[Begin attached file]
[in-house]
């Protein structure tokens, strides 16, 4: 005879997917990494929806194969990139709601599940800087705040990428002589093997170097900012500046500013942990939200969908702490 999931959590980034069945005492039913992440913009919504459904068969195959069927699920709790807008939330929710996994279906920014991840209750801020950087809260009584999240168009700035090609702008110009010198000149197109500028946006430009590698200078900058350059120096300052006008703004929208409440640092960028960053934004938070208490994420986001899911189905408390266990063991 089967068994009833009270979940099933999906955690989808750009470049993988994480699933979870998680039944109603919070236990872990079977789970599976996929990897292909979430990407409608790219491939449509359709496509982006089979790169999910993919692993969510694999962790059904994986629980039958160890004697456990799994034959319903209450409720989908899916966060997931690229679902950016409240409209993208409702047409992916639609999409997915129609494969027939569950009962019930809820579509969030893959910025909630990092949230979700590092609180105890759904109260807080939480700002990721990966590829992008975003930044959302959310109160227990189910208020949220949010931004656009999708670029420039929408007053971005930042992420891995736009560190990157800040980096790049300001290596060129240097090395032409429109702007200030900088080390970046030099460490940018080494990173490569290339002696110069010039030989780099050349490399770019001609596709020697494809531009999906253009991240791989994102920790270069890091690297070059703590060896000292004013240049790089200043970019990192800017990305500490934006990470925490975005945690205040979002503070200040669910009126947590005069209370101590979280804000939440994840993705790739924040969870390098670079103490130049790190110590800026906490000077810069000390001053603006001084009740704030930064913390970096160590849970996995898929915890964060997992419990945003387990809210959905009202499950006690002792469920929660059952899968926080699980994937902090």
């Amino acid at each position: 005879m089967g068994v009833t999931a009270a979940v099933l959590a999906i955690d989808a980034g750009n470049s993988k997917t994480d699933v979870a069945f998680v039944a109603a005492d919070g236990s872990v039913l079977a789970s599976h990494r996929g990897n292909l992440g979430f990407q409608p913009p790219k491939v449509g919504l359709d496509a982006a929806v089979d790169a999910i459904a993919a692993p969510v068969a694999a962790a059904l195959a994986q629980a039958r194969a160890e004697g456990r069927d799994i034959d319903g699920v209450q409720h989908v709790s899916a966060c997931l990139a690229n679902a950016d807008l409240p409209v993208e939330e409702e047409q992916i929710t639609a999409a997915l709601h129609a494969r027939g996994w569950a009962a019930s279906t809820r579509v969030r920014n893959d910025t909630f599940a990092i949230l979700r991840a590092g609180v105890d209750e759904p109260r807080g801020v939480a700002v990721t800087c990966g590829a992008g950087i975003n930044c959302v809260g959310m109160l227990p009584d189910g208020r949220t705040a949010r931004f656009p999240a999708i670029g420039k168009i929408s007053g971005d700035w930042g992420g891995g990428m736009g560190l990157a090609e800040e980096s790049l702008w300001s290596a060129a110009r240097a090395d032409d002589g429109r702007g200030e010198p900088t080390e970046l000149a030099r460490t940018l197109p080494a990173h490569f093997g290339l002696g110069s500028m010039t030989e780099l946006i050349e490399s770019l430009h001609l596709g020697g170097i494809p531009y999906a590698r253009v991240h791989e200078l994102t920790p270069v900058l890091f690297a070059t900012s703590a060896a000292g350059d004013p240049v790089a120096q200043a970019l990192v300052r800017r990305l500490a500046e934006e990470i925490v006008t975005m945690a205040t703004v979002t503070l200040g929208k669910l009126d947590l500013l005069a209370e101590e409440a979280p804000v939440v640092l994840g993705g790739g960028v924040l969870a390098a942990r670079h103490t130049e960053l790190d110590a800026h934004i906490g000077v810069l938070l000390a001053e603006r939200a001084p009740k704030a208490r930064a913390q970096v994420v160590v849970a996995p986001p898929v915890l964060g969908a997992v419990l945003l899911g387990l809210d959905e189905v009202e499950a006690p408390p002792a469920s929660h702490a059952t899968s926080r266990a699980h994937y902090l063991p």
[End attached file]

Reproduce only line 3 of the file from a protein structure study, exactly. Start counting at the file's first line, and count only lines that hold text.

């Amino acid at each position: 005879m089967g068994v009833t999931a009270a979940v099933l959590a999906i955690d989808a980034g750009n470049s993988k997917t994480d699933v979870a069945f998680v039944a109603a005492d919070g236990s872990v039913l079977a789970s599976h990494r996929g990897n292909l992440g979430f990407q409608p913009p790219k491939v449509g919504l359709d496509a982006a929806v089979d790169a999910i459904a993919a692993p969510v068969a694999a962790a059904l195959a994986q629980a039958r194969a160890e004697g456990r069927d799994i034959d319903g699920v209450q409720h989908v709790s899916a966060c997931l990139a690229n679902a950016d807008l409240p409209v993208e939330e409702e047409q992916i929710t639609a999409a997915l709601h129609a494969r027939g996994w569950a009962a019930s279906t809820r579509v969030r920014n893959d910025t909630f599940a990092i949230l979700r991840a590092g609180v105890d209750e759904p109260r807080g801020v939480a700002v990721t800087c990966g590829a992008g950087i975003n930044c959302v809260g959310m109160l227990p009584d189910g208020r949220t705040a949010r931004f656009p999240a999708i670029g420039k168009i929408s007053g971005d700035w930042g992420g891995g990428m736009g560190l990157a090609e800040e980096s790049l702008w300001s290596a060129a110009r240097a090395d032409d002589g429109r702007g200030e010198p900088t080390e970046l000149a030099r460490t940018l197109p080494a990173h490569f093997g290339l002696g110069s500028m010039t030989e780099l946006i050349e490399s770019l430009h001609l596709g020697g170097i494809p531009y999906a590698r253009v991240h791989e200078l994102t920790p270069v900058l890091f690297a070059t900012s703590a060896a000292g350059d004013p240049v790089a120096q200043a970019l990192v300052r800017r990305l500490a500046e934006e990470i925490v006008t975005m945690a205040t703004v979002t503070l200040g929208k669910l009126d947590l500013l005069a209370e101590e409440a979280p804000v939440v640092l994840g993705g790739g960028v924040l969870a390098a942990r670079h103490t130049e960053l790190d110590a800026h934004i906490g000077v810069l938070l000390a001053e603006r939200a001084p009740k704030a208490r930064a913390q970096v994420v160590v849970a996995p986001p898929v915890l964060g969908a997992v419990l945003l899911g387990l809210d959905e189905v009202e499950a006690p408390p002792a469920s929660h702490a059952t899968s926080r266990a699980h994937y902090l063991p």